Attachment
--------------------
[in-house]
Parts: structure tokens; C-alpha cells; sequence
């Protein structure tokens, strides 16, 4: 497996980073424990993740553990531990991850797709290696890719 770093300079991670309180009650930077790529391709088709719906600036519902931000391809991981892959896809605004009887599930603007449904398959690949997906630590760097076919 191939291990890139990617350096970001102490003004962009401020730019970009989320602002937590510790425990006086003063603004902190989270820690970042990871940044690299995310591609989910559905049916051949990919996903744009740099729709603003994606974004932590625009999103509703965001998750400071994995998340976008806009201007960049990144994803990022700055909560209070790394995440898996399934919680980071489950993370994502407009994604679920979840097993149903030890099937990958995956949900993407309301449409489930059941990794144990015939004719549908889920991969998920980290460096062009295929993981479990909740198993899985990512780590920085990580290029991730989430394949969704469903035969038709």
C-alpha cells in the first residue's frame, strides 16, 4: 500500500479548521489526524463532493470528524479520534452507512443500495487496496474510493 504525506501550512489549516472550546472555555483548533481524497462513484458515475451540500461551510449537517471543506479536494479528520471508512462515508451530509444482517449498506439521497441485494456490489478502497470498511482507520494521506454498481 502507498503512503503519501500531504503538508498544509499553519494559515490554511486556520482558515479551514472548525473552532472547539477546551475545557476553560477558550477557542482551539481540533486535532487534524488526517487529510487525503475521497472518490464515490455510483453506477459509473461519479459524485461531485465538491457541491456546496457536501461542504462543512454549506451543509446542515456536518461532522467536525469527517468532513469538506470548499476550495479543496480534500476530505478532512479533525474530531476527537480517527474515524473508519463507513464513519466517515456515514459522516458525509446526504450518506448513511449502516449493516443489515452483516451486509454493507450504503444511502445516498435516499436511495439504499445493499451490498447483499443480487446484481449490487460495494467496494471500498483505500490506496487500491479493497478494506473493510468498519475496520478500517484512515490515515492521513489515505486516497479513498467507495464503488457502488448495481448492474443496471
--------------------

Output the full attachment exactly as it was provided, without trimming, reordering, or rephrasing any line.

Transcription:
[in-house]
Parts: structure tokens; C-alpha cells; sequence
């Protein structure tokens, strides 16, 4: 497996980073424990993740553990531990991850797709290696890719 770093300079991670309180009650930077790529391709088709719906600036519902931000391809991981892959896809605004009887599930603007449904398959690949997906630590760097076919 191939291990890139990617350096970001102490003004962009401020730019970009989320602002937590510790425990006086003063603004902190989270820690970042990871940044690299995310591609989910559905049916051949990919996903744009740099729709603003994606974004932590625009999103509703965001998750400071994995998340976008806009201007960049990144994803990022700055909560209070790394995440898996399934919680980071489950993370994502407009994604679920979840097993149903030890099937990958995956949900993407309301449409489930059941990794144990015939004719549908889920991969998920980290460096062009295929993981479990909740198993899985990512780590920085990580290029991730989430394949969704469903035969038709």
C-alpha cells in the first residue's frame, strides 16, 4: 500500500479548521489526524463532493470528524479520534452507512443500495487496496474510493 504525506501550512489549516472550546472555555483548533481524497462513484458515475451540500461551510449537517471543506479536494479528520471508512462515508451530509444482517449498506439521497441485494456490489478502497470498511482507520494521506454498481 502507498503512503503519501500531504503538508498544509499553519494559515490554511486556520482558515479551514472548525473552532472547539477546551475545557476553560477558550477557542482551539481540533486535532487534524488526517487529510487525503475521497472518490464515490455510483453506477459509473461519479459524485461531485465538491457541491456546496457536501461542504462543512454549506451543509446542515456536518461532522467536525469527517468532513469538506470548499476550495479543496480534500476530505478532512479533525474530531476527537480517527474515524473508519463507513464513519466517515456515514459522516458525509446526504450518506448513511449502516449493516443489515452483516451486509454493507450504503444511502445516498435516499436511495439504499445493499451490498447483499443480487446484481449490487460495494467496494471500498483505500490506496487500491479493497478494506473493510468498519475496520478500517484512515490515515492521513489515505486516497479513498467507495464503488457502488448495481448492474443496471